Saptaka: 12 definitions
Saptaka means something in Hinduism, Sanskrit, Marathi. If you want to know the exact meaning, history, etymology or English translation of this term then check out the descriptions on this page. Add your comment or reference to a book if you want to contribute to this summary article.
Gitashastra (science of music)Source: Shodhganga: Elements of Art and Architecture in the Trtiyakhanda of the Visnudharmottarapurana (gita)
Saptaka (सप्तक) refers to the “scale of seven notes”, according to the Viṣṇudharmottarapurāṇa, an ancient Sanskrit text which (being encyclopedic in nature) deals with a variety of cultural topics such as arts, architecture, music, grammar and astronomy.—In Indian Music, the word saptaka is used to denote the scale or octave of Music. Actually the scale of seven notes is called as saptaka. According to the Viṣṇudharmottarapurāṇa, three kinds of scales or octaves viz., mandra i.e., low pitch, madhya i.e., medium pitch and tāra i.e., high pitch are there in Music and these three kinds of octaves occur from the three respective sthānas viz., chest, throat and head. The mandra-saptaka is basically the amalgamation of low notes which come out from the deep of the heart. The madhya i.e., medium notes come from the throat and the tāra i.e., high notes come from the head. To practise classical Music, the singers are generally seen to adopt the madhya-saptaka i.e., middle scale.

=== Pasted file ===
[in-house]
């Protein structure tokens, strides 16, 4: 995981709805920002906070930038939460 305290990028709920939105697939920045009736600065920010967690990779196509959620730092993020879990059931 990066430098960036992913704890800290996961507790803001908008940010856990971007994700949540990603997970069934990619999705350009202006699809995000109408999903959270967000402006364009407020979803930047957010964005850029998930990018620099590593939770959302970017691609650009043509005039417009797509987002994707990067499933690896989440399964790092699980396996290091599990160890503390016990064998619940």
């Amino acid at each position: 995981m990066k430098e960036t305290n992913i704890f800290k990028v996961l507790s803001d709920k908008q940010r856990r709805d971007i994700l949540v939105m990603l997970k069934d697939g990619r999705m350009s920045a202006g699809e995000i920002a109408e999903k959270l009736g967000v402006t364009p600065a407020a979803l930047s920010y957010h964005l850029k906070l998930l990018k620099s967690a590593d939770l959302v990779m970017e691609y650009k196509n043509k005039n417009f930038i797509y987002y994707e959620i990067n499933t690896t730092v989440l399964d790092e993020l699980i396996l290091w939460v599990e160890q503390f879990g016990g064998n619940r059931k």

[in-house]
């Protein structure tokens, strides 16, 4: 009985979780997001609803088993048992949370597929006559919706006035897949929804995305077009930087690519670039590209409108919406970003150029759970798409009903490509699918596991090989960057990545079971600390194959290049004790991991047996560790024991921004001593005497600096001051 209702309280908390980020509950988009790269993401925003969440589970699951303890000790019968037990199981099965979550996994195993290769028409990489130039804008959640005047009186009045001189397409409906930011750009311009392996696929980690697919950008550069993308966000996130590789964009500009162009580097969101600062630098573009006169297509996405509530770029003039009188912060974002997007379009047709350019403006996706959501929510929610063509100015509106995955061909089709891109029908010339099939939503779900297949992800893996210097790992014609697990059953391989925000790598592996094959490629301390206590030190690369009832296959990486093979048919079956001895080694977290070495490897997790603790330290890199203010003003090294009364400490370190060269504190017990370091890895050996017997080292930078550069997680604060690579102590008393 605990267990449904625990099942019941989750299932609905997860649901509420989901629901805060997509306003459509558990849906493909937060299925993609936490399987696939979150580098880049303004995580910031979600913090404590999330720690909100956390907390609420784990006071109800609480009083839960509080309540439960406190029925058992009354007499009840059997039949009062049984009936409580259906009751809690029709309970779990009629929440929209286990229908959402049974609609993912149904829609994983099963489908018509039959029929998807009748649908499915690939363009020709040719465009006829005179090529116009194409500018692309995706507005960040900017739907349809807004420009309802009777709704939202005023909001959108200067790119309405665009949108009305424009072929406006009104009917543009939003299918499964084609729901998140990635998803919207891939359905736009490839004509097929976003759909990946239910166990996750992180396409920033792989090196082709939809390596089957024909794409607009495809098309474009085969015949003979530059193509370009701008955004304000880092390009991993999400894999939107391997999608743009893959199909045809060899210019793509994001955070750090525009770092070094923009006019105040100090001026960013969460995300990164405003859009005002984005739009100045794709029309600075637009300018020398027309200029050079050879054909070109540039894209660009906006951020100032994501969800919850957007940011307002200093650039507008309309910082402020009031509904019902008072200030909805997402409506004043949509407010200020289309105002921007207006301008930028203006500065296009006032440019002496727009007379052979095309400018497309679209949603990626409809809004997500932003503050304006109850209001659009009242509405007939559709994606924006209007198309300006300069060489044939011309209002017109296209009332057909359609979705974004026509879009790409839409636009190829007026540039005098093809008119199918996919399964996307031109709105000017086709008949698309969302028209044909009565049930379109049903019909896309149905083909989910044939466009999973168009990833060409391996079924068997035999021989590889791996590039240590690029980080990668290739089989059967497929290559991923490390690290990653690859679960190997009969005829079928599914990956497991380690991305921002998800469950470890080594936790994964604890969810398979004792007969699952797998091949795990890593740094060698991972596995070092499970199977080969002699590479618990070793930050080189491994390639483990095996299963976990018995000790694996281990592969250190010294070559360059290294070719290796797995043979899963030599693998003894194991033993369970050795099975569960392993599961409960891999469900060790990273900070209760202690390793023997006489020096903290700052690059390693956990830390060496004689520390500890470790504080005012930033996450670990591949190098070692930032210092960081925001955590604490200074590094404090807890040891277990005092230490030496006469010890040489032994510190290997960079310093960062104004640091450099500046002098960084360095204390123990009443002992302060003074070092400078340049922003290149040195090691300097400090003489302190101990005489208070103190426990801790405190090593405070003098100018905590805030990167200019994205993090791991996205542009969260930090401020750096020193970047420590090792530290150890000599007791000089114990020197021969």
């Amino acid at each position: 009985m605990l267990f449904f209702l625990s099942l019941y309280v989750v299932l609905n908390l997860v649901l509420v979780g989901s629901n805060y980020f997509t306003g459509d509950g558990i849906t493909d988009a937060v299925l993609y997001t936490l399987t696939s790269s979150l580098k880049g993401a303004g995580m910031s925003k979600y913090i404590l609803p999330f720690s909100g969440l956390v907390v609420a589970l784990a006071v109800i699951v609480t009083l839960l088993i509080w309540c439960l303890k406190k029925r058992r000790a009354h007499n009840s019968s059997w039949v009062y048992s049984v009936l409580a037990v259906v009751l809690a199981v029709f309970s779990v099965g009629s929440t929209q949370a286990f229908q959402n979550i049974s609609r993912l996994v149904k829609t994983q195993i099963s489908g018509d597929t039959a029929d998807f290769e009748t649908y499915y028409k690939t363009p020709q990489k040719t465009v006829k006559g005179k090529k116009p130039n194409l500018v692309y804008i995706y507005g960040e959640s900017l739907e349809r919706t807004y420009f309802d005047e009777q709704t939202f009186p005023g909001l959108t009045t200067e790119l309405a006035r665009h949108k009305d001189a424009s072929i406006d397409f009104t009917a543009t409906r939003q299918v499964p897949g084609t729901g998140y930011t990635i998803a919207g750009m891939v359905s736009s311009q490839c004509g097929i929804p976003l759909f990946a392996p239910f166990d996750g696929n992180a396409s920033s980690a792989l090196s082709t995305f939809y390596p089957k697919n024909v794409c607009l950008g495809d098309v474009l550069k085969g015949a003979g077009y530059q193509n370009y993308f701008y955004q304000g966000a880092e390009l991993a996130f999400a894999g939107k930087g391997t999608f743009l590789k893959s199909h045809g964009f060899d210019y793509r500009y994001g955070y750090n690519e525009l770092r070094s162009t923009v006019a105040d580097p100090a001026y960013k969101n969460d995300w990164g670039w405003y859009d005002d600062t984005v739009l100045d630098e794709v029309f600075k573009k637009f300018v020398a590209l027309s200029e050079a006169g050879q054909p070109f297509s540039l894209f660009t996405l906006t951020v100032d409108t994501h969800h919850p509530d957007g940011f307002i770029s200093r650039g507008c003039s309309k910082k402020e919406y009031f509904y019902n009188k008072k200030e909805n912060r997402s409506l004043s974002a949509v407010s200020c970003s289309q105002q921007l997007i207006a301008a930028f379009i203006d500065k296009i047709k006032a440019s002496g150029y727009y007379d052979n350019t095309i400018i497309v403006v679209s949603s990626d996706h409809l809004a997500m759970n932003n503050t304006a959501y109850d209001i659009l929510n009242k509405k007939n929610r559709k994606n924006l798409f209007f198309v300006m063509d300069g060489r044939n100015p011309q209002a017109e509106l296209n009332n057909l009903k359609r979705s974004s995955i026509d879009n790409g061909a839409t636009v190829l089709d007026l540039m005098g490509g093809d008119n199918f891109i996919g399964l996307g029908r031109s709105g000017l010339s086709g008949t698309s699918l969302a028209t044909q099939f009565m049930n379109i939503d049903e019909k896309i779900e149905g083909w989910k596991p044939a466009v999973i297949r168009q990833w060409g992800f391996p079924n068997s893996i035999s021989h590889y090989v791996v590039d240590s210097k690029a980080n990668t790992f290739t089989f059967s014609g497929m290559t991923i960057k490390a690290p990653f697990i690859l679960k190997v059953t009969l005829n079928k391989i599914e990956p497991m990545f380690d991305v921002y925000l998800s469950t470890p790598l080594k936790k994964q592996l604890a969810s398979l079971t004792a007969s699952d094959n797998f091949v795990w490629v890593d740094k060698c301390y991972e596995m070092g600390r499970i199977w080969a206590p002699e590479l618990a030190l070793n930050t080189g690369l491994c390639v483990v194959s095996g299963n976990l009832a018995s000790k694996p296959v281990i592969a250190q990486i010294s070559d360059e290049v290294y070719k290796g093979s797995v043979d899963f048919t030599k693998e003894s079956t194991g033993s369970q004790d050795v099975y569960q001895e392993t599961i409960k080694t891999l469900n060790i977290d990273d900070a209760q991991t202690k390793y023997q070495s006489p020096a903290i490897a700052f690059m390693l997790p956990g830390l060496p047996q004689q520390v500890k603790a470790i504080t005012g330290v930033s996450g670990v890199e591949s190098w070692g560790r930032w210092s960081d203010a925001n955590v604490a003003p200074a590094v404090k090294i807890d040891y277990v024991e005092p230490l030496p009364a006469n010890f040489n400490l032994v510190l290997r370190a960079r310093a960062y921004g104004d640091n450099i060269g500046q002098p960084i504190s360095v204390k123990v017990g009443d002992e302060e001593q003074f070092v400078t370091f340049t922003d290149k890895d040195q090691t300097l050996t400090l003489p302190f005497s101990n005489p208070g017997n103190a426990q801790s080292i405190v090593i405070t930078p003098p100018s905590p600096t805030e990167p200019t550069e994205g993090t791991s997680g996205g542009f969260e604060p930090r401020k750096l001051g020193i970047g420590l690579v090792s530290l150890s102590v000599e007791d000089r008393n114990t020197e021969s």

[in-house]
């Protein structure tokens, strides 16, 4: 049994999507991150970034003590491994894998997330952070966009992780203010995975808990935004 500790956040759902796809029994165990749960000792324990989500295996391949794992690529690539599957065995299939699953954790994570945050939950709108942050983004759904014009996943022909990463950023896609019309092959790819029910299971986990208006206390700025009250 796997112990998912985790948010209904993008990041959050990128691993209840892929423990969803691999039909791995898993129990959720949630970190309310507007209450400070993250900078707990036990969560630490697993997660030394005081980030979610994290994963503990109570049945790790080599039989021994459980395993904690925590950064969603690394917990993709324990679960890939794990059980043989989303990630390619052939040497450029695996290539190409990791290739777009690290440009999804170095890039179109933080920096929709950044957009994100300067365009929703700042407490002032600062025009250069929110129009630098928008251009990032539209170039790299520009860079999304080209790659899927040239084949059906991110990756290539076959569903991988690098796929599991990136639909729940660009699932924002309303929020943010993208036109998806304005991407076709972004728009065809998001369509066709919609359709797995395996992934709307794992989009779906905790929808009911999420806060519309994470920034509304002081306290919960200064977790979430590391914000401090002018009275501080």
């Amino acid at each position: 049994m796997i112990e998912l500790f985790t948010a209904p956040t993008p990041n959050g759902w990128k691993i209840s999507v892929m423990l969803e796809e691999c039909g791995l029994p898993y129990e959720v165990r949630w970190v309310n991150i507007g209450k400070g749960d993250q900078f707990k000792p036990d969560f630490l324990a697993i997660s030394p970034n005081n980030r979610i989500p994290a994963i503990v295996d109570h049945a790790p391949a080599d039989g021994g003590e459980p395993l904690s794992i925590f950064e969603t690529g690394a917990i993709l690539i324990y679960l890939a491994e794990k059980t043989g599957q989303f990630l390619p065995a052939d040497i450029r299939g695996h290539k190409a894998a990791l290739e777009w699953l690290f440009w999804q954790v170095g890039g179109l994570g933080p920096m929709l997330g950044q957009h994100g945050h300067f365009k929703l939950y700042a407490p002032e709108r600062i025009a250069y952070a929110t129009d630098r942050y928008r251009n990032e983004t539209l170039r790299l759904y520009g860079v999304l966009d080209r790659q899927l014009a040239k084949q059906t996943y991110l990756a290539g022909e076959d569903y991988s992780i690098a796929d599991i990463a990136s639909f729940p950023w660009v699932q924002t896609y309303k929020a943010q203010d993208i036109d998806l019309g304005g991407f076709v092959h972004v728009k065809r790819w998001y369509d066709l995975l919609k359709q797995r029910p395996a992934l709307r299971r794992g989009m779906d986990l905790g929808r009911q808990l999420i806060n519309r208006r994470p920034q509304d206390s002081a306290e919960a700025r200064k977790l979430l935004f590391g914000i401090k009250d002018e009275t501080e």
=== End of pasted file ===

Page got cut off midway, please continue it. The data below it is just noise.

Gitashastra (गीतशास्त्र, gītaśāstra) refers to the ancient Indian science of Music (gita or samgita), which is traditionally divided in Vocal music, Instrumental music and Dance (under the jurisdiction of music). The different elements and technical terms are explained in a wide range of (often Sanskrit) literature.